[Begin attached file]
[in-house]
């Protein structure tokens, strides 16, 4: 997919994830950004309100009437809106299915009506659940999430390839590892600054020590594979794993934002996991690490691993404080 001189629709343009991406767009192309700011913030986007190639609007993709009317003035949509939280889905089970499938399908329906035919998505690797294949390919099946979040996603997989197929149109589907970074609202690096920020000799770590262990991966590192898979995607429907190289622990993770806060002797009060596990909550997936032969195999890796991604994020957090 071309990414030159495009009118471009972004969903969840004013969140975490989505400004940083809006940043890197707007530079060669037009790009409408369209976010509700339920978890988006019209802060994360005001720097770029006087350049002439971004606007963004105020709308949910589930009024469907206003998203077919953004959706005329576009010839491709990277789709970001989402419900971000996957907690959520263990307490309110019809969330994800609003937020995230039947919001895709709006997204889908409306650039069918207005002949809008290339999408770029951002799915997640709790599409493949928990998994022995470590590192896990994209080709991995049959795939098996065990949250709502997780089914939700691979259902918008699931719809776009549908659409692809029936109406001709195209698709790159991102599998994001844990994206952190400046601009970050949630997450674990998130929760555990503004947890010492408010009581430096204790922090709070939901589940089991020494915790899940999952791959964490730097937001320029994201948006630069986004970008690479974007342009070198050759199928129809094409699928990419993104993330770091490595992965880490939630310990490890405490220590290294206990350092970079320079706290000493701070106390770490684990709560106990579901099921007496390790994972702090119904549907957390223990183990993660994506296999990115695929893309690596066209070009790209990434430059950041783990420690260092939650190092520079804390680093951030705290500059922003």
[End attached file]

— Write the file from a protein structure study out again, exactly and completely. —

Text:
[in-house]
């Protein structure tokens, strides 16, 4: 997919994830950004309100009437809106299915009506659940999430390839590892600054020590594979794993934002996991690490691993404080 001189629709343009991406767009192309700011913030986007190639609007993709009317003035949509939280889905089970499938399908329906035919998505690797294949390919099946979040996603997989197929149109589907970074609202690096920020000799770590262990991966590192898979995607429907190289622990993770806060002797009060596990909550997936032969195999890796991604994020957090 071309990414030159495009009118471009972004969903969840004013969140975490989505400004940083809006940043890197707007530079060669037009790009409408369209976010509700339920978890988006019209802060994360005001720097770029006087350049002439971004606007963004105020709308949910589930009024469907206003998203077919953004959706005329576009010839491709990277789709970001989402419900971000996957907690959520263990307490309110019809969330994800609003937020995230039947919001895709709006997204889908409306650039069918207005002949809008290339999408770029951002799915997640709790599409493949928990998994022995470590590192896990994209080709991995049959795939098996065990949250709502997780089914939700691979259902918008699931719809776009549908659409692809029936109406001709195209698709790159991102599998994001844990994206952190400046601009970050949630997450674990998130929760555990503004947890010492408010009581430096204790922090709070939901589940089991020494915790899940999952791959964490730097937001320029994201948006630069986004970008690479974007342009070198050759199928129809094409699928990419993104993330770091490595992965880490939630310990490890405490220590290294206990350092970079320079706290000493701070106390770490684990709560106990579901099921007496390790994972702090119904549907957390223990183990993660994506296999990115695929893309690596066209070009790209990434430059950041783990420690260092939650190092520079804390680093951030705290500059922003």